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The best is the enemy of the good

August 10, 2007 By Brendan Maher This article courtesy of Nature News.

Slightly helpful mutations in E. coli much more plentiful than thought.

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Beneficial mutations in the bacterium Escherichia coli occur 1,000 times more frequently than previously predicted, according to research from a group in Portugal.

In a study of E. coli populations of various different sizes, Isabel Gordo and her collaborators at the Gulbenkian Science Institute in Oeiras, Portugal, found that thousands of mutations that could lead to modest increases in fitness were going unseen because good mutations were outperformed by better ones1. The authors say that the work could explain why bacteria are so quick to develop resistance to antibiotics.

"It's changed the way I think about things," says Frederick Cohan, a biology professor at Wesleyan University in Middletown, Connecticut. He adds that although the principles involved were understood, no one expected to find such a high rate of adaptive mutation.

It's changed the way I think about things.
Frederick Cohan
In very large populations of an asexual organism like E. coli, adaptive evolution is a game of winner takes all. When one organism develops a mutation that gives it an advantage over its brethren, its genome quickly becomes dominant in the population, taking control in what's known as a selective sweep. When this happens, other mutations that might offer a slightly less adaptive response are generally lost.

Evolutionary biologists know this masking of weakly adaptive mutations as clonal interference, and some suspected that a slice of beneficial mutations were being missed because of it. The work by Gordo and her colleagues differs from that in previous studies in the size-range of the populations looked at. The larger populations contained 10 million cells; the smaller had 20,000. The number of mutations was 1,000 times higher in the smaller populations than in the larger populations.

Success in numbers

Cohan says that he's amazed at the idea, implicit in the paper, that a mutation has many more ways to confer fitness than are normally seen. "That there are so many possible mutations is telling us [that] many different genes can be involved in an adaptive response. I think this is saying that hundreds to thousands of genes are probably involved."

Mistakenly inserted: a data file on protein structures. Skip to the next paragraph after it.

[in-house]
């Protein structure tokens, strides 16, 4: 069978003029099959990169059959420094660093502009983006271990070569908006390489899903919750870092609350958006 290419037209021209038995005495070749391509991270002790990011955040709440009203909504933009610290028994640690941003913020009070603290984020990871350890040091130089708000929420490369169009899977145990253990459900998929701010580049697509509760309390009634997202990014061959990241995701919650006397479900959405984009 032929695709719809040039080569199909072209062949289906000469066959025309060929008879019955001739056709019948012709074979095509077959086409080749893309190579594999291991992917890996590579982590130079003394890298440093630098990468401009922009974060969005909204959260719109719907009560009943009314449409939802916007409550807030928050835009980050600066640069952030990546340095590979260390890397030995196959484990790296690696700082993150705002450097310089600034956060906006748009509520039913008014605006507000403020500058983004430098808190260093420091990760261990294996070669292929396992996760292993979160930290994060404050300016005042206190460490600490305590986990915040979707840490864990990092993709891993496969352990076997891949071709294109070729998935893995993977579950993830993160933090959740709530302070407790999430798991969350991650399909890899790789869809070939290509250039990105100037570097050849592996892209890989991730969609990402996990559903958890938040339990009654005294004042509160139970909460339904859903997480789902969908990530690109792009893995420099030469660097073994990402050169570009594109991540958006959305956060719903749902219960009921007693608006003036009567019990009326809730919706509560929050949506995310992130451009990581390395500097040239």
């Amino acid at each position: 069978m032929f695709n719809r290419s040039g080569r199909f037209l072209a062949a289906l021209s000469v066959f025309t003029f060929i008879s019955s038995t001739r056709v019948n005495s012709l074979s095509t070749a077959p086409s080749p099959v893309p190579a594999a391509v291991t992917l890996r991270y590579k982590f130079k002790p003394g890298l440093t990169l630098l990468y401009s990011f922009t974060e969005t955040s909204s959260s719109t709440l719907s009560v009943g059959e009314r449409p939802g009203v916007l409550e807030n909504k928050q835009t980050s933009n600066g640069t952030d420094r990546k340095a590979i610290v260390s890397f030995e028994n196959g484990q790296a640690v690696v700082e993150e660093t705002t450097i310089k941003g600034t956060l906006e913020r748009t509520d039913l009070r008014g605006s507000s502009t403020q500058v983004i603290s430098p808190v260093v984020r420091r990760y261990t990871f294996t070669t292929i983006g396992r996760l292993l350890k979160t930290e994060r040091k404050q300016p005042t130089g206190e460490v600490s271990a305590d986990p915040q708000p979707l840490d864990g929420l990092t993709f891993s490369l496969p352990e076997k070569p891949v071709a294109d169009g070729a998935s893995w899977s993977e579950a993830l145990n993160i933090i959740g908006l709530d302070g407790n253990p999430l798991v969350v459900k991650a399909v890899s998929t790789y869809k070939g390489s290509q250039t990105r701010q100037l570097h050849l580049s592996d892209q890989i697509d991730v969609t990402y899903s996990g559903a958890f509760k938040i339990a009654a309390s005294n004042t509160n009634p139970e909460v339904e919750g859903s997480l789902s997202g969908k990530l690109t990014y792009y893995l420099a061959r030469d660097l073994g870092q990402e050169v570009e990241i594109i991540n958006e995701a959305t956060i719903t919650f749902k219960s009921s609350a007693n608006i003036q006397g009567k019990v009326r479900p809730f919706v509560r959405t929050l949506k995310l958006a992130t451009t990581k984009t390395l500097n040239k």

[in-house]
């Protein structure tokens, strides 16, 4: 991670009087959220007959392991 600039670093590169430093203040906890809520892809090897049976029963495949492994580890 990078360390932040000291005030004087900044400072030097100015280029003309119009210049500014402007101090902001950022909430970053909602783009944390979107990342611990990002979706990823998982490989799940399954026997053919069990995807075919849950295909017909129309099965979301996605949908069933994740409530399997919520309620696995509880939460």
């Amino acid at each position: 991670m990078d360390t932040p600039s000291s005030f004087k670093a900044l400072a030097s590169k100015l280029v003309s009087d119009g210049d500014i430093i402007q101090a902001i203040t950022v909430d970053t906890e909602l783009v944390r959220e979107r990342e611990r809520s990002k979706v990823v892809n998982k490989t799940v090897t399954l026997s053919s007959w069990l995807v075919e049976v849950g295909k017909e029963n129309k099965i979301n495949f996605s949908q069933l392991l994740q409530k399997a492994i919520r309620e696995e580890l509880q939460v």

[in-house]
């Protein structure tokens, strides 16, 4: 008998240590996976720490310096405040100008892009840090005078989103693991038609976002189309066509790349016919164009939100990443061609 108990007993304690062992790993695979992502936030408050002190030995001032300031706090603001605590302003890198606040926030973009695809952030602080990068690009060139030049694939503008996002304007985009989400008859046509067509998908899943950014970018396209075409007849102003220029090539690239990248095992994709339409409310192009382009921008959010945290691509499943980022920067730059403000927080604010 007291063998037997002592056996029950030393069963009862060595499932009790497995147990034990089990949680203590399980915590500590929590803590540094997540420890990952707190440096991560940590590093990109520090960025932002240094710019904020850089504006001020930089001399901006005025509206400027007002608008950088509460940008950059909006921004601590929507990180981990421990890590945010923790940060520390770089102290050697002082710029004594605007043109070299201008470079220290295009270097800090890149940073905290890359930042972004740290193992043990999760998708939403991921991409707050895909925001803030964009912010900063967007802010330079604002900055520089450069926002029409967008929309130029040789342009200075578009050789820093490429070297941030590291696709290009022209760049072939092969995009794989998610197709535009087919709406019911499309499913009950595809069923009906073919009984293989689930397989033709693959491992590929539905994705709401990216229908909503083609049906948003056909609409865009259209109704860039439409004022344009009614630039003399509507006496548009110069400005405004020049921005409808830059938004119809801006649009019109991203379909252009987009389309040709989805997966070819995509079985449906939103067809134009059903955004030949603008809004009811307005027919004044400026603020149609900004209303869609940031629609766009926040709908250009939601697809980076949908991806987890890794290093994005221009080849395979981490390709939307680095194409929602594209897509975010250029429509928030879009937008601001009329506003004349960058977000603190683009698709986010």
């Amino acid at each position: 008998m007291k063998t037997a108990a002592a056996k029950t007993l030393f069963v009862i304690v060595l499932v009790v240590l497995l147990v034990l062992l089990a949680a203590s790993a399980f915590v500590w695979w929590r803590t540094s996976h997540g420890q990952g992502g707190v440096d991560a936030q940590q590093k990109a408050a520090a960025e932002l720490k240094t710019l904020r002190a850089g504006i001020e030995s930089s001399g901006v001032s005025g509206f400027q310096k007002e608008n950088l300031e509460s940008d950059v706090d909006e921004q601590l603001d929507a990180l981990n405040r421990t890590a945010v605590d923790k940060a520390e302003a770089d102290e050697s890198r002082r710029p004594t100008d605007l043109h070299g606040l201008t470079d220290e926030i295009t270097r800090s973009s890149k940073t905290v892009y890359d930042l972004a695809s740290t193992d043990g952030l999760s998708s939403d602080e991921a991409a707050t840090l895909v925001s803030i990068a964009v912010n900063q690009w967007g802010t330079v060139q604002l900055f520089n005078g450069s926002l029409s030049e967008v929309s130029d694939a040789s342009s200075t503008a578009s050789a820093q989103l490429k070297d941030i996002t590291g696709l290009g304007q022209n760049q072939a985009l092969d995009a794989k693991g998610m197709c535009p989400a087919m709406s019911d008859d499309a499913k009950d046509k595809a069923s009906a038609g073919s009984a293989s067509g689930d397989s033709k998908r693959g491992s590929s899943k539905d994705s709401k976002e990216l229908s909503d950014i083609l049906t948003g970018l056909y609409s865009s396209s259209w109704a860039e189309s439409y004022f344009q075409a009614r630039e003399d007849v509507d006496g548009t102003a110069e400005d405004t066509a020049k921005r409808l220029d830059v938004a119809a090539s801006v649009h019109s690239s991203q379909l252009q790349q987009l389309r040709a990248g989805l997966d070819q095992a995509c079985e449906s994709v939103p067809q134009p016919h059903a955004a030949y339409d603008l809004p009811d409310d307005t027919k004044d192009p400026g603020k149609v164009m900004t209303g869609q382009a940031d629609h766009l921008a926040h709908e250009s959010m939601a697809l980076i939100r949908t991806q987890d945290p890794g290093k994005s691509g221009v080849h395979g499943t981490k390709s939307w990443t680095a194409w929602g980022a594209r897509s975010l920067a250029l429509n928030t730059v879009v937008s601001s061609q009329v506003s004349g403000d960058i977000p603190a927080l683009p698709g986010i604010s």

What is less clear is how the minimally beneficial mutations normally masked by interference might contribute to the speed with which bacteria develop antibiotic resistance, says Carl Bergstrom, an evolutionary theorist at the University of Washington in Seattle. "I don't see that that's been tested directly," he says. More often than not, antibiotic resistance is acquired not through mutation but through transfer of a small genetic element outside of the genome, called a plasmid.

But transcribing the genes that confer resistance is costly for bacteria, Gordo says, and beneficial mutations might help with that. "Because the bacteria adapt really quickly, resistant bacteria might be able to compensate for the cost of antibiotic resistance." Future studies, she says, could look at responses to antibiotics and other environmental stresses. "A possible next step is to try to understand whether the distribution of effects will be changed much in a different environment, and to try to investigate which types of mutations in which genes are adaptive."

References

  1. Perfeito, L. & Fernandes, L. & Catarina, M. & Gordo, I. Science 317, 813-815 (2007).

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